An unassuming hero Roxbury soldier fought alongside Sgt. York, but seldom spoke of the epic World War I battle RA SPECIAL REPORT BY GEORGE KRIMSKY REPUBLICAN-AMERICAN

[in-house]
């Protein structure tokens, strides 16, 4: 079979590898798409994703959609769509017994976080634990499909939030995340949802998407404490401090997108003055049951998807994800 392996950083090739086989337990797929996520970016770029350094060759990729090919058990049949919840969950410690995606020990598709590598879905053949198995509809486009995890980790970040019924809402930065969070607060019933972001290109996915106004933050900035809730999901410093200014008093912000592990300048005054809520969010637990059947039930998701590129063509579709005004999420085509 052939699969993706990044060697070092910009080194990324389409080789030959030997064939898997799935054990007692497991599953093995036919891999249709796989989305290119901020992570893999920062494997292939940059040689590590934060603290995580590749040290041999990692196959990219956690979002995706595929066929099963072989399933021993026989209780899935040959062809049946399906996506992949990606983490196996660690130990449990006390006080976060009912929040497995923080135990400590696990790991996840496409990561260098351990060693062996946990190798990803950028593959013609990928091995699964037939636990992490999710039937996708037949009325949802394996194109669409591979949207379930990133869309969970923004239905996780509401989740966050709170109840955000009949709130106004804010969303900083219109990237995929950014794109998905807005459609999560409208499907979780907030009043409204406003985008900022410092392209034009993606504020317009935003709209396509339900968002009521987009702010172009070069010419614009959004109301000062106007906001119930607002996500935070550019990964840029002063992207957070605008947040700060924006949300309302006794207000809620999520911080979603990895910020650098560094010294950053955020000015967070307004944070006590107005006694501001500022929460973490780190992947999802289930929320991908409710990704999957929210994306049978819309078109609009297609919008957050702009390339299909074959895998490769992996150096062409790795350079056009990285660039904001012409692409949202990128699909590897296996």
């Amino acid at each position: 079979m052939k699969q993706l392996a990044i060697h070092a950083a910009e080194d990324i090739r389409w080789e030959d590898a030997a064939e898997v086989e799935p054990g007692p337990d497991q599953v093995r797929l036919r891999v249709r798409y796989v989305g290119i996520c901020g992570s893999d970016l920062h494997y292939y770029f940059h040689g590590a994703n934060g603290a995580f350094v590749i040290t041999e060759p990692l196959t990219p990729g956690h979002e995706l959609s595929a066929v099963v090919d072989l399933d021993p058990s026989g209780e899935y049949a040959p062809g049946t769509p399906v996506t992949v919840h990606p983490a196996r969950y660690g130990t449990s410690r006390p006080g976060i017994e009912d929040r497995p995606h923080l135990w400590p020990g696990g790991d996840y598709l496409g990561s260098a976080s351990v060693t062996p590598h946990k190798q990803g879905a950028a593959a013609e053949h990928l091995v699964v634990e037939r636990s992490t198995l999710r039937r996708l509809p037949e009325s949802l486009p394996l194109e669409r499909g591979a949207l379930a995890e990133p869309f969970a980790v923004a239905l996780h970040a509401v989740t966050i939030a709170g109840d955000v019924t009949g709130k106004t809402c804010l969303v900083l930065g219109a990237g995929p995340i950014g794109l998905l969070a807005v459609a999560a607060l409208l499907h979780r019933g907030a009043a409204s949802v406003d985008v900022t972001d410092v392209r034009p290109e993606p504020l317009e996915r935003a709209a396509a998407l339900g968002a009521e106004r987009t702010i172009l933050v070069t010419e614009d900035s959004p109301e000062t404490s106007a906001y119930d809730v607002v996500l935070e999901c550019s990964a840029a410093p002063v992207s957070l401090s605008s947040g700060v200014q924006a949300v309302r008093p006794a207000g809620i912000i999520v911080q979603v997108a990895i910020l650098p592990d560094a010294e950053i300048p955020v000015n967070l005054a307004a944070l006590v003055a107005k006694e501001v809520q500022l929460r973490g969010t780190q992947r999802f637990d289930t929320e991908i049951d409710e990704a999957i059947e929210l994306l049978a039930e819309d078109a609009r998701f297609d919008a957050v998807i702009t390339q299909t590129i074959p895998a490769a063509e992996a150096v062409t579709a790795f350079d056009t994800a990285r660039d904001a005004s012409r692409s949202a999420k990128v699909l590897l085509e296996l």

They are called “The Other 16” — American soldiers who fought valiantly in a bloody battle in World War I, but were shunted aside by the legend of one man’s heroism. It all happened nearly nine decades ago, but their families still want history corrected. Now, time is running out. Afew people left around Roxbury still remember Percy Beardsley, an easygoing farmer with a taste for hard cider and an aversion to talking about his combat experiences in World War I. “He never said a word about the war,” said Joseph O’Brien, 93, who knew Beardsley well. “If you tried to start it, he’d get up and walk away.” Percy’s father, Nathan, once said he learned more from overhearing an interview that his son reluctantly gave to a reporter than he ever heard from him. The young veteran kept locked in a drawer a citation from the U.S. Army he received on May 4, 1919. It read: “During the attack on Hill 180 west of Chatel Chehery, Mechanic Beardsley with a detachment from his company surprised and captured a number of Germans who were delivering a flanking fire on the attacking line.” That citation alone disputes the oft-repeated claim that Sgt. Alvin C. York of Tennessee “single-handedly” captured the 132 Germans taken prisoner, not to mention killing another 25, on that fateful day in October 1918 in the Argonne Forest of France. Six other Americans, besides York and Beardsley, were decorated for heroism in that battle. Beardsley kept quiet about his role in the war until 1927, eight years after returning home, when he was in- SeeWA R ,PageB5 Second of two parts WAR: Beardsley was a crack shot Continued from Page One terviewed by the Waterbury Republican, which had been tipped that a soldier from Roxbury also had been a hero in York’s platoon. In the interview published May 29, 1927, Beardsley was reported to be tight-lipped about his wartime experiences but revealed that during the Argonne battle he was armed with an automatic rifle (a French Chauchat). Beardsley said he emptied his weapon several times “and was sure he accounted for at least a few of the 25 dead,” the newspaper reported. Beardsley stressed in the interview that the victory was due to the efforts of the whole platoon, including its leader, Sgt. Bernard J. Early of New Haven. The paper said it was Beardsley who “rescued Sgt. Early under fire after the latter was shot down … He gave his own overcoat to wrap around the sergeant and with another of the detachment carried him back when the detail retired with their prisoners.” Sure shot The highly decorated York had been touted as a sure shot from years of shooting squirrels and wild turkey in the Tennessee mountains, but Beardsley had a lot of his own practice in the Roxbury woods. “I’d back Percy’s shooting against York’s any time,” his father told the paper. One of Beardsley’s Roxbury friends was playwright Arthur Miller, who would visit the nearby farm with actress Marilyn Monroe, then his wife, in the late 1950s. They would sample the Beardsleys’ famous cider, squeezed from their apple harvest. Father and son always kept about 20 barrels in their cellar and welcomed guests to them. During one of those visits, Miller asked Beardsley how it could have been possible that York or any one man could have captured all those Germans, as it was portrayed in the 1941 movie “Sergeant York.” The ex-soldier broke into a wry smile and said “he must have surrounded them.” The Beardsleys had lived in Roxbury for seven generations, going back to the 18th century when this town was part of Woodbury. Percy, who died childless at the age of 77, was the last in town. But kin remember him. “He was the best uncle a kid could have, gentle and kind, and a lot of jokes over the cider barrel,” Nathan Beardsley, 79, said on a visit to Roxbury last weekend with his son, Don. They had driven down from Massachusetts to see the grave and the old farmhouse. In the process, they happened on a treasure. The current owner of the Beardsley home on Good Hill Road, Alice Shaber, heard they were coming and unearthed a stash of old photos that had been abandoned in a drawer. “Hey, that’s my grandfather,” exulted Don, 37, pointing to a fading print. He was referring to Percy’s younger brother, Paul, who moved to Massachusetts as a young man. “He worshipped his older brother,” Nathan said softly. One of the enduring Roxbury stories was the sight every summer of old Nate Beardsley and his son Percy walking their herd of prize Devon oxen to the Danbury Fair, some 20 miles away. The old man didn’t believe in the internal combustion engine, they say. J. Lawrence Pond, now 71, whose family farm on the Woodbury line abutted the Beardsley place, remembered one morning as a teen examining a busted fence that separated both properties with Percy. “It looks like a two-jug job to me,” Percy said, rubbing his chin. Pond doesn’t know exactly how powerful that cider was, but he has a vague memory of spending the night in jail with his brother after the fencemending. And Percy? “Oh, he went back to doing his chores.” Elinor Hurlbut, Roxbury’s former town clerk, remembered Percy as a “very good looking young man” who was regarded as a good catch until he finally gave up bachelorhood at the age of 57. His bride, a weekender from New York, Louise Lingsch, was “a real raised-pinkie over the teacup type,” recalled nephew Nate. Local tongues wagged when she brought her sister along on the honeymoon. When Percy died in 1968, friends and admirers from throughout the area packed First Congregational Church for his funeral. He is buried in the family plot in RoxburyCemetery under a simple flat stone bearing the inscription: “World War I, Percy P. Beardsley, Mechanic, Co. G 328th Regiment.” Visit www.rep-am.com to comment on this story.